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Sentinel Managing Editor Yussuf J. Simmonds inteviews Debbie Allen (Photo by Brian Carter for Sentinel)
Debbie Allen watching students at DADA (Photo by Brian Carter for Sentinel)
Debbie Allen continues to pass the rich tradition of dance to future generations.
By Brian W. CarterSentinel Staff Writer
and Elzena RankinsSentinel Intern
You say the name Debbie Allen and so many things come to mind...dancer, teacher, director, producer, philanthropist...the list can go on and on. At the Debbie Allen Dance Academy (DADA), Allen and faculty teach, breathe and live dance to all their students. The Sentinel recently spoke to Allen about the Summer Intensive Program (SI), future projects, and Allen's personal memories of the King of Pop, Michael Jackson.
DADA, which is the most requested program is geared toward serious students who are looking to expand their dance technique and vocabulary. The academy also holds classes for those who just want to have fun, the classes range from, hip hop, to tap, salsa, krumpin' and more, which you can pay as little as fifteen dollars per class.
"In the summer time, when it's hot, you can get three times the amount of work done in one month," said Allen. "When it's hot, it's good and also kids are out of school and it's an opportunity to also visit other things."
The SI program sees 150 young dancers from all over the United States and countries such as South Africa, the Caribbean, Asia and Europe come for a month long dance intensive at DADA. "We train in all the major disciplines for a month," said Allen about the SI program. The SI starts in July and culminates with a recital concert at the Central Los Angeles High School No.9 Theatre (CLAH#9) on August 1. Allen also started a hip-hop SI program in June and has an "Early Bird" program aimed at kids ages 4-7.
Allen has a long list of accomplishments when it comes to production, both on and off stage or behind the stage directing, producing and choreographing. She has also flexed her directing skills with films like Amistad and on Broadway with productions like "Cat On A Hot Tin Roof," which won the Olivier Award for Best Revival in London where it played to sold out audiences.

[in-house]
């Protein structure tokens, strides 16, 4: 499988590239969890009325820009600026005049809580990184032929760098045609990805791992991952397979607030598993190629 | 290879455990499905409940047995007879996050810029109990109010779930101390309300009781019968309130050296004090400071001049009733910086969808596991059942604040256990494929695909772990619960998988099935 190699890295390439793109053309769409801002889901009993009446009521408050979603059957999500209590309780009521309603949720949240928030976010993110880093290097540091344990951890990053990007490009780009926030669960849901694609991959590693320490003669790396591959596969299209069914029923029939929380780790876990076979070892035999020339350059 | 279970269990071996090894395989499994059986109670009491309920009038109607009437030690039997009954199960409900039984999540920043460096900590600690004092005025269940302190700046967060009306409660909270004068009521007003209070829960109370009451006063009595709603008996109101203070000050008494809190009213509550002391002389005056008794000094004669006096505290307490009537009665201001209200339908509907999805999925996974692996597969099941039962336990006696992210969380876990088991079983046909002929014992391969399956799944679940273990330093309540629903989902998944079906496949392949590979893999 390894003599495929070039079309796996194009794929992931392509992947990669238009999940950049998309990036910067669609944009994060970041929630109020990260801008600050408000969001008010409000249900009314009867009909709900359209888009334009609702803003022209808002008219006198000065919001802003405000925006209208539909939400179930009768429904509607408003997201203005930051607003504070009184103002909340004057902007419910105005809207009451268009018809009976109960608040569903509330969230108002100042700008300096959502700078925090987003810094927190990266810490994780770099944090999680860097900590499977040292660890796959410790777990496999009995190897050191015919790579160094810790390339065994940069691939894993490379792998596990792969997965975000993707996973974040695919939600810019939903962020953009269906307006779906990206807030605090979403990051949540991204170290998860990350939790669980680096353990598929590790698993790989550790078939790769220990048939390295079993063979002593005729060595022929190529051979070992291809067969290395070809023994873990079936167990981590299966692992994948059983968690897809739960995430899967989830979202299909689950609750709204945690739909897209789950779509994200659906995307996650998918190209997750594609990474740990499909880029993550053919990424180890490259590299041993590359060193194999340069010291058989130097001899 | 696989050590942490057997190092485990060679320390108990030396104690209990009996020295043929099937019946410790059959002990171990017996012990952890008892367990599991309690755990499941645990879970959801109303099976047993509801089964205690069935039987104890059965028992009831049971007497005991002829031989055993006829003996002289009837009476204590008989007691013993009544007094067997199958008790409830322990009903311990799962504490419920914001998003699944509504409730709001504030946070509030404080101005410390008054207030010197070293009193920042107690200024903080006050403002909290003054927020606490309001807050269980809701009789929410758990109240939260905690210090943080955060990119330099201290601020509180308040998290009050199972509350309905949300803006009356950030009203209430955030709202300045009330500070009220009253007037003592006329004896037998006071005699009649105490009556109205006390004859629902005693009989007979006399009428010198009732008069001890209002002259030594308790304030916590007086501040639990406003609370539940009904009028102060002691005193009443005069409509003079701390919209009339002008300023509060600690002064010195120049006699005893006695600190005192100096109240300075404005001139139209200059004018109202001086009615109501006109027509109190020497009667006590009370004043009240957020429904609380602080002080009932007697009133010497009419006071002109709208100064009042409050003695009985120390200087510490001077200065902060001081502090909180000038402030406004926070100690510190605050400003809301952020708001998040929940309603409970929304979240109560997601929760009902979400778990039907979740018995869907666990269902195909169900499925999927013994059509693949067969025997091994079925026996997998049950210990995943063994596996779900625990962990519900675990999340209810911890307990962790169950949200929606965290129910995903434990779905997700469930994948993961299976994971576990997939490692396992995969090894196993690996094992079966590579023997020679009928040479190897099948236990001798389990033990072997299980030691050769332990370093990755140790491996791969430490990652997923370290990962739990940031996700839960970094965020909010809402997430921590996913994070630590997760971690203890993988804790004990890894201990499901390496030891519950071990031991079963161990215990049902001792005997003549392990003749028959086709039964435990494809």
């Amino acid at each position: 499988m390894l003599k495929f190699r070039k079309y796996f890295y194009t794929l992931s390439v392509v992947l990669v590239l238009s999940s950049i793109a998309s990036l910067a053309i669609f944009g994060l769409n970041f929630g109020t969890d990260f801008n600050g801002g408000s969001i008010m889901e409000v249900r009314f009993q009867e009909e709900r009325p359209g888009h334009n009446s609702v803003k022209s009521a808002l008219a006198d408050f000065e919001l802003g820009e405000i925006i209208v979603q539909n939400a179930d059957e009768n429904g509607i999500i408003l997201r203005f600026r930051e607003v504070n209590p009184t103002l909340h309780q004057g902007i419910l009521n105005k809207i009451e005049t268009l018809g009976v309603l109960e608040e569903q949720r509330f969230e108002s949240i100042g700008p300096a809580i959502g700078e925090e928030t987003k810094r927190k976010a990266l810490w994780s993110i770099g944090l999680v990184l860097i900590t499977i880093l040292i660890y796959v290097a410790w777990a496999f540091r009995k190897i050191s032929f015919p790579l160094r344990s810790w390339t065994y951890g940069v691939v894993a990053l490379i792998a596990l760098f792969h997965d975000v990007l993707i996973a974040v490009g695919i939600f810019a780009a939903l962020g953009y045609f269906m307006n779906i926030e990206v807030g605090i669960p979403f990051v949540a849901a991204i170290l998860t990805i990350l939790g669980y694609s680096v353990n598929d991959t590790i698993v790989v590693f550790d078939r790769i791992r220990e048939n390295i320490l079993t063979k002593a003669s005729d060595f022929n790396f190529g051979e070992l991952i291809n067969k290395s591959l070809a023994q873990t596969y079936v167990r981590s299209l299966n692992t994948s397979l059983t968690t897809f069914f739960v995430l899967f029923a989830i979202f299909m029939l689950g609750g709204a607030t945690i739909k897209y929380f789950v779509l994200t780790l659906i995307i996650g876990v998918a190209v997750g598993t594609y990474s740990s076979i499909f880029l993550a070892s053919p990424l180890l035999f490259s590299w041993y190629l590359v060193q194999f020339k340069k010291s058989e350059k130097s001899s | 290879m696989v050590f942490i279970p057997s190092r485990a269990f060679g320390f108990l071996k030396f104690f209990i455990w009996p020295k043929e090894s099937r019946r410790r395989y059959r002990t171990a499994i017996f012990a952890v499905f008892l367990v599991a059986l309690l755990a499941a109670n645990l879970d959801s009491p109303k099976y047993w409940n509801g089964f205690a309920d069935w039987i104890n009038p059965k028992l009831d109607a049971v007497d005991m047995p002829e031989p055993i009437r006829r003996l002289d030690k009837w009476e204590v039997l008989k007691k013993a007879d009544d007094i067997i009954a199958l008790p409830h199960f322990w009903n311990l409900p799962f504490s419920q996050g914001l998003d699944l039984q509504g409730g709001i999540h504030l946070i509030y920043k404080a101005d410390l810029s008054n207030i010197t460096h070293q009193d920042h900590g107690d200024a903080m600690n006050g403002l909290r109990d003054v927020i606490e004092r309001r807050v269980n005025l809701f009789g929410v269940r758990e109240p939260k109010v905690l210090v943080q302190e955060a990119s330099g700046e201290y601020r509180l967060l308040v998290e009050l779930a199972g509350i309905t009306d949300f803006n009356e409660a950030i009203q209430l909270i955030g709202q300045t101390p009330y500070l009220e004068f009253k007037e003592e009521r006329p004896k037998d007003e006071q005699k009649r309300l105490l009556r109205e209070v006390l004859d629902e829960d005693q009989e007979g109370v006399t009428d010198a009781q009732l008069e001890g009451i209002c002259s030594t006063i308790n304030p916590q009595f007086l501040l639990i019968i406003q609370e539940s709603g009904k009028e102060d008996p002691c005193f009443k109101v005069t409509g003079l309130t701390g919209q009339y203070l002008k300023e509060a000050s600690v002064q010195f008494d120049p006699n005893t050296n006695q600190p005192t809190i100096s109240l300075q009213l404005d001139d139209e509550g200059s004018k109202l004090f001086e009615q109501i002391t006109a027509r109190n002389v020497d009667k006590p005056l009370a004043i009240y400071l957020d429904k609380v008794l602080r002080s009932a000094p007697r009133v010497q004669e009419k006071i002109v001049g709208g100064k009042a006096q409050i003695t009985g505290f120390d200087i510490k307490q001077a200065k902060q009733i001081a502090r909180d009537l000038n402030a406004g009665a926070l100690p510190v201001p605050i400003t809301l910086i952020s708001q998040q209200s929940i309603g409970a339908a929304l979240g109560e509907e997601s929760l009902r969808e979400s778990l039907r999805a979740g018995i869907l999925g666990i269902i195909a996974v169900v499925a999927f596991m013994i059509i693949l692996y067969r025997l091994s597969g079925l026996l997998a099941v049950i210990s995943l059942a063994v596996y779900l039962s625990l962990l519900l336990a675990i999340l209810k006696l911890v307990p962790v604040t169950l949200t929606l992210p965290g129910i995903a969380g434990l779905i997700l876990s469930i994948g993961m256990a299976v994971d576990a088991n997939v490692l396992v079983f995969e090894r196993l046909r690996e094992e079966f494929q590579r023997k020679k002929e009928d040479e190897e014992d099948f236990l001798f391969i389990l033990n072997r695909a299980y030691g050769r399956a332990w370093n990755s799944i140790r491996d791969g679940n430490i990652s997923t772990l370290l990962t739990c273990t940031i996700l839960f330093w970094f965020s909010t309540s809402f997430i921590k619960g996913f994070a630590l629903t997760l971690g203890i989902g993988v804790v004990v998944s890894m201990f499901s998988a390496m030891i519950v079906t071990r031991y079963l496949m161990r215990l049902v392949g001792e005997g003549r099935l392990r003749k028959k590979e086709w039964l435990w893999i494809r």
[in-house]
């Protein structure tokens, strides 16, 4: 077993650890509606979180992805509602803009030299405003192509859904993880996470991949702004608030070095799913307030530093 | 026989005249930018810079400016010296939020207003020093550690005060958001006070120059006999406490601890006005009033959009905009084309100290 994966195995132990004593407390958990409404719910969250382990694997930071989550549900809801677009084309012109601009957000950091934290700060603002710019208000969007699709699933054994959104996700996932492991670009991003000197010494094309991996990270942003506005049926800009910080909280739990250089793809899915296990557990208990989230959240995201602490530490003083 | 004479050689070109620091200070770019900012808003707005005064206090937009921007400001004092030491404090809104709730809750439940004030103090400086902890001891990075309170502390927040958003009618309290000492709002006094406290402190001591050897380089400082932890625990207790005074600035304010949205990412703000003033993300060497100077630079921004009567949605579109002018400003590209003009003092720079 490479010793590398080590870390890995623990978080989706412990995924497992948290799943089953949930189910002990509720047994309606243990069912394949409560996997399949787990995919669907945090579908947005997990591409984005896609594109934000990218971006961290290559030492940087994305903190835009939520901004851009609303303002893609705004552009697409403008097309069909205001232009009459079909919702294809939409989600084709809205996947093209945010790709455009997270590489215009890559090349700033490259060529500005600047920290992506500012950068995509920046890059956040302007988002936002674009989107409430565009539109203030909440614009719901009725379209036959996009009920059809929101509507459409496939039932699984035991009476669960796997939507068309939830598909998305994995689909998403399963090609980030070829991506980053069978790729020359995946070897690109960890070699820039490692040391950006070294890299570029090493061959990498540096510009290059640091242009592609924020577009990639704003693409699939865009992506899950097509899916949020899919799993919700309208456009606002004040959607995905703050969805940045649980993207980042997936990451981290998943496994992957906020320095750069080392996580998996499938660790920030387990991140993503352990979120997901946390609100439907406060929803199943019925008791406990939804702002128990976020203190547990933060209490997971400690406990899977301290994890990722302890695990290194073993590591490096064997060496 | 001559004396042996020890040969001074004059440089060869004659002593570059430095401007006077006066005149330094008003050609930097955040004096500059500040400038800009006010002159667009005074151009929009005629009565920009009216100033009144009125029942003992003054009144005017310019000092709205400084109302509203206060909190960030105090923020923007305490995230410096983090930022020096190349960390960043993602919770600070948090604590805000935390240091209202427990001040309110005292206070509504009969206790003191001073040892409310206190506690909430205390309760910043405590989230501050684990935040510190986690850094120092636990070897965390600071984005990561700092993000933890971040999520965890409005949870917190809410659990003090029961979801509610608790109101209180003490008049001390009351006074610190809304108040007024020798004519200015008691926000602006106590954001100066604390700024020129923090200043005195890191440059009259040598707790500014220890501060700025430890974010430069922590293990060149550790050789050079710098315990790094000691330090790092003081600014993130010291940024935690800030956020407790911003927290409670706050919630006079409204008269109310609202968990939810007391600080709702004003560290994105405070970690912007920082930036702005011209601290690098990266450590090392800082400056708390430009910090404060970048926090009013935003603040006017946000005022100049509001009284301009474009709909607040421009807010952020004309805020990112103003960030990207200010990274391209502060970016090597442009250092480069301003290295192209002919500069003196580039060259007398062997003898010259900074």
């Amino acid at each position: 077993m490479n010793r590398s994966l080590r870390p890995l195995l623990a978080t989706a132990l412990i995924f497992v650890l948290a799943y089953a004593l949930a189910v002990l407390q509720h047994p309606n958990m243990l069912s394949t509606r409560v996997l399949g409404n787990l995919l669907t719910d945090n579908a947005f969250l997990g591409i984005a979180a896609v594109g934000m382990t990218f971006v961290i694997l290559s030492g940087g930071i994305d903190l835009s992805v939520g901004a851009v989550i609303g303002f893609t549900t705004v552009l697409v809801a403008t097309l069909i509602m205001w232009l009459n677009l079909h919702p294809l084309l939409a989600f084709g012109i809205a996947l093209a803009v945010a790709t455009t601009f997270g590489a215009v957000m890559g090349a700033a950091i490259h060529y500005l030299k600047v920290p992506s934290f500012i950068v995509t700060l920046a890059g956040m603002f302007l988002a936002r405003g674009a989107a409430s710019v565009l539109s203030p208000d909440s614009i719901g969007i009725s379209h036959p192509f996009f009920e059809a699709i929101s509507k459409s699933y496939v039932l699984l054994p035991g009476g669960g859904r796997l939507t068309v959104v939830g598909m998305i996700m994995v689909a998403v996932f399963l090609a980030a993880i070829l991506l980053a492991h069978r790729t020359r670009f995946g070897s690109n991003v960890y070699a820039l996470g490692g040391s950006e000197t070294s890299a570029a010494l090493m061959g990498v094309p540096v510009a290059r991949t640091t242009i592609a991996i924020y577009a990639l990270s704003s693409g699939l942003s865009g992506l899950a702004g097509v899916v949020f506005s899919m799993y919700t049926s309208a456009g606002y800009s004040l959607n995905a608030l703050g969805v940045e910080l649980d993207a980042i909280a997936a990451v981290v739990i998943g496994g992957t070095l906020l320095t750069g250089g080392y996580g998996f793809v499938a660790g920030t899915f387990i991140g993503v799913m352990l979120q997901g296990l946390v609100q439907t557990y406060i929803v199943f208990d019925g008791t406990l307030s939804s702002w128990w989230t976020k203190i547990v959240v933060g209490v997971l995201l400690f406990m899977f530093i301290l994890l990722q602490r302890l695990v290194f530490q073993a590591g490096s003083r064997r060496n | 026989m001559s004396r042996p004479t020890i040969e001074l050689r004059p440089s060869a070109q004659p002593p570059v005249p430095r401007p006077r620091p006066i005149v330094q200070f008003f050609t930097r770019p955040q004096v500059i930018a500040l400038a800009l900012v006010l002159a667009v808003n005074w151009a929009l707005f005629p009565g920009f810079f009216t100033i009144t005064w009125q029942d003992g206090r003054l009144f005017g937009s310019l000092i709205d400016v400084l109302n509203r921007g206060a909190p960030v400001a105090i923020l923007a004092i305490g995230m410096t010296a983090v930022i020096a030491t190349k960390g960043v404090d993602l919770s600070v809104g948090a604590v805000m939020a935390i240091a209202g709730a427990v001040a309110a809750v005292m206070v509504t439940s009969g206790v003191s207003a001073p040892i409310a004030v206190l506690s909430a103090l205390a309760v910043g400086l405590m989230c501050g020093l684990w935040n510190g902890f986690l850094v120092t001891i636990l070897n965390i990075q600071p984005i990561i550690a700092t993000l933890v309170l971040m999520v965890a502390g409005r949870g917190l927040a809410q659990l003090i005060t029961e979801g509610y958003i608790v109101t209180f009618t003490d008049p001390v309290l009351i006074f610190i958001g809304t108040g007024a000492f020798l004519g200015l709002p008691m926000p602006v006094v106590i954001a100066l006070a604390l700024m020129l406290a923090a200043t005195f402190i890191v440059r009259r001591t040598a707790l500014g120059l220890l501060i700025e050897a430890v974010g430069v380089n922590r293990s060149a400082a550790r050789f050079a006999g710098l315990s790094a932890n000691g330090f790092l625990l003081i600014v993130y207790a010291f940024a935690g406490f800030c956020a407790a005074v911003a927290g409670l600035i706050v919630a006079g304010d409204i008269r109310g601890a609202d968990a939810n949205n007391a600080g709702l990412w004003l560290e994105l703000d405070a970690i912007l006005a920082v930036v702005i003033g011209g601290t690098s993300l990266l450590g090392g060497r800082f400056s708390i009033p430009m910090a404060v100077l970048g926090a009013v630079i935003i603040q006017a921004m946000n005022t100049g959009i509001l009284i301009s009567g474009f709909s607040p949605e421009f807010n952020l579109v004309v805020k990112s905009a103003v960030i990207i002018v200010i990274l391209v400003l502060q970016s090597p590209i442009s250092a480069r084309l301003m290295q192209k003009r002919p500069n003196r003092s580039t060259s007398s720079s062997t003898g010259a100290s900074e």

Allen spoke about some of her latest productions like "Twist", a re-imagining of the Charles Dickens novel, Oliver Twist. Allen will direct and choreograph the production that sees Twist as a young, mulatto boy in 1928 New Orleans, searching for identity and family.
"We are so excited about this," said Allen, "we have six young people from this community that are going to be starring in the play." Later this year, Allen will be presenting a newer version of the Nutcracker entitled "The Hot Chocolate Nutcracker" which will debut at Royce Hall, December 6. She's also working on bringing her children's book to the silver screen. Dancing in the Winds, which is currently in development with Mandate Pictures, which she will also choreograph and direct.
Allen shared that she intends for DADA to be for anyone who wants to dance and learn from the very best in the art. Allen spoke about the requirements for attending DADA and how they differ from other academies. "I am determined to make dance a possibility for any child that really wants it," said Allen. "I don't have those stipulations about body types, weight or height and size...a lot of dance academies won't even look at a child if they're not a certain body type."
Whether children are experienced in dancing or not, DADA is open to receive them. Allen stressed how she wishes to make her academy affordable to all who wish to train in the arts of dance. "I want to make it affordable and so we have open classes every night."
DADA also makes sure its dancers' are at the top of their game intellectually as well. Allen makes sure the students are aware of the history of dance as well as the artists who have paved the way. "They have to past a test in order to dance at a recital," said Allen. "They will not get on the stage if they can't tell me who is Katherine Dunham, who is Bob Fosse... who is Eugene O'Neill...I am determined that they are literate."
Allen also took the time to comment on one of the world's greatest icons and pop artist, Michael Jackson. She spoke about his legacy to the world and to dance as well as her fond memories of him. "Michael Jackson is someone who I adored," said Allen. "Michael Jackson is someone that I had a really close relationship with; Michael Jackson used to come to my house, I have a little dance studio in my house...as fantastic as he was and is, he always wanted to try something new."
She continued, "Michael Jackson has had an impact on any young dancer or choreographer or performer that you see today. So it's not like we have to just do something in particular to pay homage, he's with us all the time. When they [media outlet] interviewed me about Michael Jackson...and they asked me 'What was Michael Jackson's relationship to the beat?' and I said 'Honey he was the beat.'"
The ten-year old academy is truly a dancer's home, with young dancers of every discipline lining the halls and the sound of music pulsing through the walls. Allen and an all-star staff of renowned dance teachers are training and molding tomorrow's Broadway and dance sensations.
The Debbie Allen Dance Academy is located at 3791 Santa Rosalia Drive
in Los Angeles. You may call 310-280-9145 or visit the website at www. Debbieallendanceacademy.com.